Scherzer and Sale: Two Dominant Pitchers Who Could Not Be Less Alike

Major League Baseball reached a relatively rare milestone this weekend when Washington Nationals ace Max Scherzer‘s 12 strikeouts in Sunday night’s game against the Atlanta Braves put him at the top of the National League with 163; coupled with 166 strikeouts from Boston Red Sox hurler Chris Sale, the MLB record books will print just the ninth season in which an American League pitcher and one from the NL each have over 160 strikeouts prior to the All-Star break.

The last instance occurred in 1999, when two of the greatest pitchers in the sport’s history, Randy Johnson and Pedro Martinez, accomplished the feat. Both Johnson (Arizona Diamondbacks) and Martinez (Boston Red Sox) won their league’s Cy Young Award — it isn’t hyperbole to say that with the trajectory Sale and Scherzer are on now, the two pitchers could do likewise and win the two Cy Young honors.

Frankly, they are each deserving of such an award at this moment in time: Scherzer, an All-Star for each of the last five seasons, holds a record of 10-5 with an ERA under 2.00, while Sale, the AL’s likely starting pitcher in next week’s All-Star Game, sits at 11-3 with a K/9 of 12.38.

But what makes their domination in their respective leagues of play interesting is their extremely contrasting styles of pitching. To say they could be more dissimilar would be a stretch; watching Sale pitch and then watching Scherzer — or vice versa — requires quite the eye adjustment.

First, Scherzer is a righty, and regarded to be the best in the world in terms of right-handed pitchers; Sale is a southpaw whose deceptive talent as far as lefties go contends with even former NL MVP Clayton Kershaw. Also, they don’t really throw with the same swagger, so to speak.

Sale, for example, relies on three pitches: a fastball that typically sits anywhere from 95 to 98 miles per hour, a changeup that can fork down to the high-70s, and his nasty slider that ranges from 85 to 90 MPH. As a lanky, 6-foot-6 pitcher, Sale has the ability to simply catapult the ball into oblivion and mystify batters from each side of the plate.

Sale has a side arm delivery that allows his long arms to swirl all the way across his body before his leg-kicking motion begins to come into fruition.

Scherzer is much different in delivery. His pitch regimen consists of a four-seam fastball (92-96 MPH range), a changeup and slider that fall into the mid-80s, and a sparing curveball that isn’t in use too often but can fool batters from each side.

His delivery is not quite sidearm, but pretty unorthodox: his rotation is almost the opposite of Sale’s body-twisting, sidearm stance, as Scherzer keeps his arm at about three quarters length low and uses pure finesse to fire the ball away.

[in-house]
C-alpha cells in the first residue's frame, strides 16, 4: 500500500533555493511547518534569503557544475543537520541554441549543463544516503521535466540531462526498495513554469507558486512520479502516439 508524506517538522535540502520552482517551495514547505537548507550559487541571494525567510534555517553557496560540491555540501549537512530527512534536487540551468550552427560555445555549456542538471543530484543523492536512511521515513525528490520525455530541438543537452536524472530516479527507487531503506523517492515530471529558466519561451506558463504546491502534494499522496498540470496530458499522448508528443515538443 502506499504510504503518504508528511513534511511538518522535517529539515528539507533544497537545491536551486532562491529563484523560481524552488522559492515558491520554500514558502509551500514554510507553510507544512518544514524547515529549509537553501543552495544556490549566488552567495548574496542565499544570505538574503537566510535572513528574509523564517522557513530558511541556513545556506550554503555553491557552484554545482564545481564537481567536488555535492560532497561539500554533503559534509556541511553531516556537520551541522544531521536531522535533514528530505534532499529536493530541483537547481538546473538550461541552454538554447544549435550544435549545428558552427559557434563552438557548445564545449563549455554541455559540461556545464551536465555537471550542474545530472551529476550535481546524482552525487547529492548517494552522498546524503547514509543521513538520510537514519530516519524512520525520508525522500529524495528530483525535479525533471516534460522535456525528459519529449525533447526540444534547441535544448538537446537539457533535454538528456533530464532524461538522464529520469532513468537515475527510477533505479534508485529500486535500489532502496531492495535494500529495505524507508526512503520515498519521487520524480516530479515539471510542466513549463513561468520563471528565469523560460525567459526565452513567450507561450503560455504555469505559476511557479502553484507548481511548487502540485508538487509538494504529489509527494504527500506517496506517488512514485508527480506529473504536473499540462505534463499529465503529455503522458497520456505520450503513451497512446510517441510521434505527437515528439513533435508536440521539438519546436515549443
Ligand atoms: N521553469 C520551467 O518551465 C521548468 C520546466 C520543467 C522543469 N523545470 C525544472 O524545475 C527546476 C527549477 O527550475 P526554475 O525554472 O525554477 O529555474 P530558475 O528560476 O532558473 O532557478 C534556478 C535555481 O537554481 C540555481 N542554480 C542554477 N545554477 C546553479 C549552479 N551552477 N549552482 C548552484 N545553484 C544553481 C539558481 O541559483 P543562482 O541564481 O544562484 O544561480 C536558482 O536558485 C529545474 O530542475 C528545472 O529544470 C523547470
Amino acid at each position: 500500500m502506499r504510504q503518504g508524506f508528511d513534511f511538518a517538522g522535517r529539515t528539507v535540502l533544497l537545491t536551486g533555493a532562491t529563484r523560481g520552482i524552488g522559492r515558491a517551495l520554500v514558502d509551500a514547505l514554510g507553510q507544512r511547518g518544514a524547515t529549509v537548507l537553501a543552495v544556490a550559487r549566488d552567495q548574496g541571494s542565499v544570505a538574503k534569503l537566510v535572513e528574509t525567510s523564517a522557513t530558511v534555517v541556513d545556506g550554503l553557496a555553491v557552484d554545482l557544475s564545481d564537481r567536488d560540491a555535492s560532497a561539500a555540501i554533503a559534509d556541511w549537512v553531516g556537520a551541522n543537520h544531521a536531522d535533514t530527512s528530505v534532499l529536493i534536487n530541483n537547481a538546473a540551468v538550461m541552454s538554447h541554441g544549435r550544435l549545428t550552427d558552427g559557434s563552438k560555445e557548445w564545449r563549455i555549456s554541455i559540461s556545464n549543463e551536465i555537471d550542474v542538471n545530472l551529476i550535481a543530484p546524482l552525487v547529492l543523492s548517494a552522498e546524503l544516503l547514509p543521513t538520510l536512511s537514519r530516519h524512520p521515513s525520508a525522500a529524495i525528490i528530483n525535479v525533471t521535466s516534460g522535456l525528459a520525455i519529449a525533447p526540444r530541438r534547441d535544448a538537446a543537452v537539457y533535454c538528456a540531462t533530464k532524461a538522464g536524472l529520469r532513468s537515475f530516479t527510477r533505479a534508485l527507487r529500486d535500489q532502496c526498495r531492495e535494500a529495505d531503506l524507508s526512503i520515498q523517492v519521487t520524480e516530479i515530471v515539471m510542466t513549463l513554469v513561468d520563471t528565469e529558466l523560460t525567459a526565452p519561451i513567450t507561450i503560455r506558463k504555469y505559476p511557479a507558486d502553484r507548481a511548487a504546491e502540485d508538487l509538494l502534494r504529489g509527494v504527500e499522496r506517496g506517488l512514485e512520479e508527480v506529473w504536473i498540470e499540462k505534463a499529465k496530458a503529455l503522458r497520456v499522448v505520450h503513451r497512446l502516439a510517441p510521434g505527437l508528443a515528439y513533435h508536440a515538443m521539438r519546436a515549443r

Aside from their separation in pitching mechanics, Scherzer and Sale took far different paths to the major leagues. Scherzer was at one time a fringe bullpen prospect for the Arizona Diamondbacks, who later dealt the pitcher who was born with heterochromia iridum — a condition where a person’s eyes are two different colors — to the Detroit Tigers.

Scherzer developed his borderline-unhittable offspeed pitches and became a superstar with Detroit, going 13-0 into July of 2013 and winning the American League Cy Young Award. Scherzer would later sign with Washington in January 2015, where his combined record of 44-24 with a 2.68 ERA and a Cy Young puts his atop the board in the NL.

Sale, however, experienced immediate success straight out of Florida Gulf Coast University, as the Chicago White Sox drafted him 13th overall in his eventual debut season of 2010. After success in the White Sox bullpen, Sale transitioned to a starting role and became an All-Star in 2012, which began his current streak of six straight All-Star Game appearances.

While Sale’s immense talent, unlike Scherzer, has always been enjoyed, this season is truly the first in which he plays for a potential pennant contender. The Boston Red Sox would arguably be a much different team if Sale hadn’t been obtained from the White Sox this past offseason, as Sale has accounted for 21.5 percent of Boston’s total of 770 strikeouts.

You’d think with these two in different leagues that the possibility of a Scherzer vs. Sale matchup in the near future is extremely unlikely, but when both pitchers were on their previous teams, the two faced off twice in 2014. Scherzer walked away a winner on June 12 with a complete game shutout over Sale’s White Sox as the Tigers won, 4-0. Sale rebounded against the defending Cy Young winner at the time on August 30, when his 13 strikeouts overcame the Tigers’ stout offense and completed his 11th win of an otherwise meaningless season for the Sox.

Nonetheless, essentially the only similarity between the two pitchers is the fact that their status as some of the game’s top pitchers is indisputable. While the eye adjustment is odd when you see Sale’s awkward, rubbery, sidearm delivery from the left side followed by Scherzer’s lopsided, finessed, righty rotation, they’re each to be cherished and enjoyed.

Hopefully we see Sale face off against Scherzer yet again, as the two most-dominant and deceptive pitchers in baseball are giving it their all this season. It’s even more intriguing to think about the possibility of a Red Sox vs. Nationals World Series and watching the two most contrasting pitchers in baseball destroy opposing batters for seven-plus innings.

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